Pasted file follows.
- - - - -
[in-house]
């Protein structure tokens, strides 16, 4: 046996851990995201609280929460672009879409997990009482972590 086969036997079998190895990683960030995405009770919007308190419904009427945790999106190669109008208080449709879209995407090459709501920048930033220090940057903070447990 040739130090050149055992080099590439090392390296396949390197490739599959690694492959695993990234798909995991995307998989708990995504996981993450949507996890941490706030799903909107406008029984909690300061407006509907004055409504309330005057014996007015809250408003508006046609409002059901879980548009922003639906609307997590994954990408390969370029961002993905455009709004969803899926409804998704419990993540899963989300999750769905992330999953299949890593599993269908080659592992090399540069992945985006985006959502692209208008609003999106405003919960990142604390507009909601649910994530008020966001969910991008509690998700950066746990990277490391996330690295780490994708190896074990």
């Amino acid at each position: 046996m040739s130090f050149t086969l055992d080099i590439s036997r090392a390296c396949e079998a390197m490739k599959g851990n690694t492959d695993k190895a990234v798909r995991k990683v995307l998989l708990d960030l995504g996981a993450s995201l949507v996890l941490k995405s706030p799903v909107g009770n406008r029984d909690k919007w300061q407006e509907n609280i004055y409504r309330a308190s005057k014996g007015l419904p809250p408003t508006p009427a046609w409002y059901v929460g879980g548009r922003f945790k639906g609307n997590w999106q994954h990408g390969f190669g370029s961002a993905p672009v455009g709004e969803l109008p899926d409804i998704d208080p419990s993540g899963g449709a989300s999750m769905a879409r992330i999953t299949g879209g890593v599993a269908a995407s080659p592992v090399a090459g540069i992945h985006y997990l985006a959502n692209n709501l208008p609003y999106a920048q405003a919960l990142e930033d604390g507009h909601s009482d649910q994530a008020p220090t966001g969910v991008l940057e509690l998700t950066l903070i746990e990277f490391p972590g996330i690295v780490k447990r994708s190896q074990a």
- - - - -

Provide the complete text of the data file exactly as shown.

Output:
[in-house]
């Protein structure tokens, strides 16, 4: 046996851990995201609280929460672009879409997990009482972590 086969036997079998190895990683960030995405009770919007308190419904009427945790999106190669109008208080449709879209995407090459709501920048930033220090940057903070447990 040739130090050149055992080099590439090392390296396949390197490739599959690694492959695993990234798909995991995307998989708990995504996981993450949507996890941490706030799903909107406008029984909690300061407006509907004055409504309330005057014996007015809250408003508006046609409002059901879980548009922003639906609307997590994954990408390969370029961002993905455009709004969803899926409804998704419990993540899963989300999750769905992330999953299949890593599993269908080659592992090399540069992945985006985006959502692209208008609003999106405003919960990142604390507009909601649910994530008020966001969910991008509690998700950066746990990277490391996330690295780490994708190896074990």
């Amino acid at each position: 046996m040739s130090f050149t086969l055992d080099i590439s036997r090392a390296c396949e079998a390197m490739k599959g851990n690694t492959d695993k190895a990234v798909r995991k990683v995307l998989l708990d960030l995504g996981a993450s995201l949507v996890l941490k995405s706030p799903v909107g009770n406008r029984d909690k919007w300061q407006e509907n609280i004055y409504r309330a308190s005057k014996g007015l419904p809250p408003t508006p009427a046609w409002y059901v929460g879980g548009r922003f945790k639906g609307n997590w999106q994954h990408g390969f190669g370029s961002a993905p672009v455009g709004e969803l109008p899926d409804i998704d208080p419990s993540g899963g449709a989300s999750m769905a879409r992330i999953t299949g879209g890593v599993a269908a995407s080659p592992v090399a090459g540069i992945h985006y997990l985006a959502n692209n709501l208008p609003y999106a920048q405003a919960l990142e930033d604390g507009h909601s009482d649910q994530a008020p220090t966001g969910v991008l940057e509690l998700t950066l903070i746990e990277f490391p972590g996330i690295v780490k447990r994708s190896q074990a």